The form “A1/certificate of coverage” states that an employee is covered under national insurance in the Netherlands. In many countries, this form is obligated to be able to work. The form states that the employee does not have to follow the legislation of the working country, but of a different country. The form states the following:
Some have online applications, and application questions typically revolve around personal information like name and residential address, date of birth, nationality, employer and job title and trip information like destination, length of stay and previous trips to the destination country.
For more information on post Brexit issues such as Social security or otherwise, please do not hesitate to contact us. In the meantime, we have prepared answers to the following “typical” questions.
Usually yes – but not always. It is the employee’s overall situation, such as travel pattern, employer, residence, etc., that determines whether the employee can remain under existing social security during their stay abroad. In the vast majority of cases, an employee who goes abroad will be insured for social security already. However, it is important that the employee can prove that the coverage remains valid during the trip abroad. There is a formal documentation called A1, which is issued by the relavant country authorities on the basis of an electronic or paper application. It is not the A1 form that determines where the employee is insured. The A1 form is only evidence on the authority’s decision on the country in which the employee is social insured and determines where the employee has social rights and where the employee and the employer must pay social security contributions.
How and when should a form A1 be applied for for business travellers?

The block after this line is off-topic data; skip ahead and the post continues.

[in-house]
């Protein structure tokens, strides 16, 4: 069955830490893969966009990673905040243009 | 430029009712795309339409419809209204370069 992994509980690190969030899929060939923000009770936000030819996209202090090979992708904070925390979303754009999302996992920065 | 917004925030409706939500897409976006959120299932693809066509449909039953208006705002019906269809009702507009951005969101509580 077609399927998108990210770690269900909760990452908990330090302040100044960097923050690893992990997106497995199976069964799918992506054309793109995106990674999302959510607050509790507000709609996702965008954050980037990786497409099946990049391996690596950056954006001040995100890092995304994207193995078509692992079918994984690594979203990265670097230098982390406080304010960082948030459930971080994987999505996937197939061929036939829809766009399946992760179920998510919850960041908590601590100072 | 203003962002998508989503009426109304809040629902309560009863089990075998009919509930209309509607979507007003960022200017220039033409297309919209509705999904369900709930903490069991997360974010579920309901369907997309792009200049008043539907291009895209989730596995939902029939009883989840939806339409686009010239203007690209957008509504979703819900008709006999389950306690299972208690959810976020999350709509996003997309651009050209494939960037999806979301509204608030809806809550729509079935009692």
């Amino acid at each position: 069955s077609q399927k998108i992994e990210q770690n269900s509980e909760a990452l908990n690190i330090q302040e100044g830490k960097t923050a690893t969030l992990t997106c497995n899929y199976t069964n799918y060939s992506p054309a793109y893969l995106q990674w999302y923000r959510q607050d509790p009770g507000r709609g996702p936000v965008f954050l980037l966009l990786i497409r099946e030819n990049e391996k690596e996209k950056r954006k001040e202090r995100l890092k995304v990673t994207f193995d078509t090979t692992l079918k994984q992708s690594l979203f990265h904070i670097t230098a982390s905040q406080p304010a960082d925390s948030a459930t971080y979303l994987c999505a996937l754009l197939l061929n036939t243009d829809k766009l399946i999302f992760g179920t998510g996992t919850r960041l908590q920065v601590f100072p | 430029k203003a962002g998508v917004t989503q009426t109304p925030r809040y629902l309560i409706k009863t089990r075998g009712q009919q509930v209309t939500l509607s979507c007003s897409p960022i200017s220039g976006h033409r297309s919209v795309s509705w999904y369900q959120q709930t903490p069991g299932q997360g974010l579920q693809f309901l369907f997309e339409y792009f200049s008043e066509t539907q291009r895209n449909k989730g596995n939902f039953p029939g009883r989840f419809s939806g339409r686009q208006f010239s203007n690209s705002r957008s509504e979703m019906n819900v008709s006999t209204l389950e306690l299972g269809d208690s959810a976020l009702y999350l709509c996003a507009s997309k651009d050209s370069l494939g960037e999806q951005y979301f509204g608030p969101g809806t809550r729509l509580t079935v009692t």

As a starting point, A1 forms should always be sought for all business travellers abroad (within the EU/EEA) regardless of the duration of each trip. Even if it’s only 1 day.
We often see that companies with a large number of business travellers have an internal policy that describes the context of how business travelers’ social security should be handled. The challenge is to be the first of its with such policy is often to have business trips identified in advance.
With an internal policy, the company is at the forefront of the risk that social security for business travellers entails. Internal policy should therefore also deal with the specific requirements for an A1 form to be provided in the specific countries to which employees travel. At the same time, the policy should take into account how employees’ travel patterns are mapped out in order to address possible and necessary immigration and tax payments.
Is a A1 a guarantee of social security during the journey abroad?
On paper yes, but in practice far from. We see that a number of EU countries themselves are checking whether the forms issued by the issuing authority have been drawn up correctly if there can be doubts about the scope of work and the number of days.
The foreign authority is likely to specifically verify the employee’s work pattern and how the business trips are described in the employment contract. Furthermore, the authorities of some EU countries do not accept A1 forms issued retroactively. We therefore see examples of foreign authorities collecting social contributions from the employee and from the employer, even if there is an A1 form in place.